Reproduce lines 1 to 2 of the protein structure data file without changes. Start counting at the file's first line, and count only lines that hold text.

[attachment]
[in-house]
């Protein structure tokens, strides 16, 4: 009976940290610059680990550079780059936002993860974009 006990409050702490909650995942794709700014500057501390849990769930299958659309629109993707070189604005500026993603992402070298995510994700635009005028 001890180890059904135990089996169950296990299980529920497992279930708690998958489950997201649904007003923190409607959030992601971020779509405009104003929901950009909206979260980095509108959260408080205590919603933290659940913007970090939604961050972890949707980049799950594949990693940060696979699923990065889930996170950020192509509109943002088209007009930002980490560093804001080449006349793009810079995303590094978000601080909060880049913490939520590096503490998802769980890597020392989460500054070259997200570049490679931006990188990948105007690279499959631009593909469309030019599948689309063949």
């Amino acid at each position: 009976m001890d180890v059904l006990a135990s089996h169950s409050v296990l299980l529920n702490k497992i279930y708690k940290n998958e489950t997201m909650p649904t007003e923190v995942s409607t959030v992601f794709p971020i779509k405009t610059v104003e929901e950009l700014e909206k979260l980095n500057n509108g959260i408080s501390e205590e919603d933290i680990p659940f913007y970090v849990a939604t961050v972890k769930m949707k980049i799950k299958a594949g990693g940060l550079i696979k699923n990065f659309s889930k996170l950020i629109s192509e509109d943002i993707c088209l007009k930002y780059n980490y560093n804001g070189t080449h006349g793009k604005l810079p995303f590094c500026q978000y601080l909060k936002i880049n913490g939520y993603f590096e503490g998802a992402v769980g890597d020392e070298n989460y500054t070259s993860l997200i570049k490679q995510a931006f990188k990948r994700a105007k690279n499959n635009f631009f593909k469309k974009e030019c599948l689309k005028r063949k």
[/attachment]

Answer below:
[in-house]
């Protein structure tokens, strides 16, 4: 009976940290610059680990550079780059936002993860974009 006990409050702490909650995942794709700014500057501390849990769930299958659309629109993707070189604005500026993603992402070298995510994700635009005028 001890180890059904135990089996169950296990299980529920497992279930708690998958489950997201649904007003923190409607959030992601971020779509405009104003929901950009909206979260980095509108959260408080205590919603933290659940913007970090939604961050972890949707980049799950594949990693940060696979699923990065889930996170950020192509509109943002088209007009930002980490560093804001080449006349793009810079995303590094978000601080909060880049913490939520590096503490998802769980890597020392989460500054070259997200570049490679931006990188990948105007690279499959631009593909469309030019599948689309063949």